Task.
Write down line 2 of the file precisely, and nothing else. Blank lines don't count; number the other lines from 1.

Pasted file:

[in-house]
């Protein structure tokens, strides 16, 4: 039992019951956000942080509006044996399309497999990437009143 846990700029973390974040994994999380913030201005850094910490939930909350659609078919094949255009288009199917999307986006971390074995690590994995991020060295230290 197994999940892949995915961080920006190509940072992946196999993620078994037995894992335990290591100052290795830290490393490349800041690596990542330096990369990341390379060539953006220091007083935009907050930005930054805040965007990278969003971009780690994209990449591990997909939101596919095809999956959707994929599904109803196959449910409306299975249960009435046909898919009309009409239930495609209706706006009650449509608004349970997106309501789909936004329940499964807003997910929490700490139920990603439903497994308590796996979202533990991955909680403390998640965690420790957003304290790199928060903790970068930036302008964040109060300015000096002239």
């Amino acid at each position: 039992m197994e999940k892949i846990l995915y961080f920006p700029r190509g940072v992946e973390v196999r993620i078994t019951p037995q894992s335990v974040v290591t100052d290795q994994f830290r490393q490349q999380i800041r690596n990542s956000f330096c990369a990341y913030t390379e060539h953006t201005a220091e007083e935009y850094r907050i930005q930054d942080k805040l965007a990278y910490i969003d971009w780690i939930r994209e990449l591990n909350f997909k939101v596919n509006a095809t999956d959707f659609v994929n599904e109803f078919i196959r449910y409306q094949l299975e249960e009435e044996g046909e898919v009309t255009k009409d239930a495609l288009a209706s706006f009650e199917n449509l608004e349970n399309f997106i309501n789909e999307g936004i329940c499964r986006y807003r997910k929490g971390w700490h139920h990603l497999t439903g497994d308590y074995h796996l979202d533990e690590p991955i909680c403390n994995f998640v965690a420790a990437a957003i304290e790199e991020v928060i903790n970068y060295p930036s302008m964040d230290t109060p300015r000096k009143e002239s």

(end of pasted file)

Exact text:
């Protein structure tokens, strides 16, 4: 039992019951956000942080509006044996399309497999990437009143 846990700029973390974040994994999380913030201005850094910490939930909350659609078919094949255009288009199917999307986006971390074995690590994995991020060295230290 197994999940892949995915961080920006190509940072992946196999993620078994037995894992335990290591100052290795830290490393490349800041690596990542330096990369990341390379060539953006220091007083935009907050930005930054805040965007990278969003971009780690994209990449591990997909939101596919095809999956959707994929599904109803196959449910409306299975249960009435046909898919009309009409239930495609209706706006009650449509608004349970997106309501789909936004329940499964807003997910929490700490139920990603439903497994308590796996979202533990991955909680403390998640965690420790957003304290790199928060903790970068930036302008964040109060300015000096002239």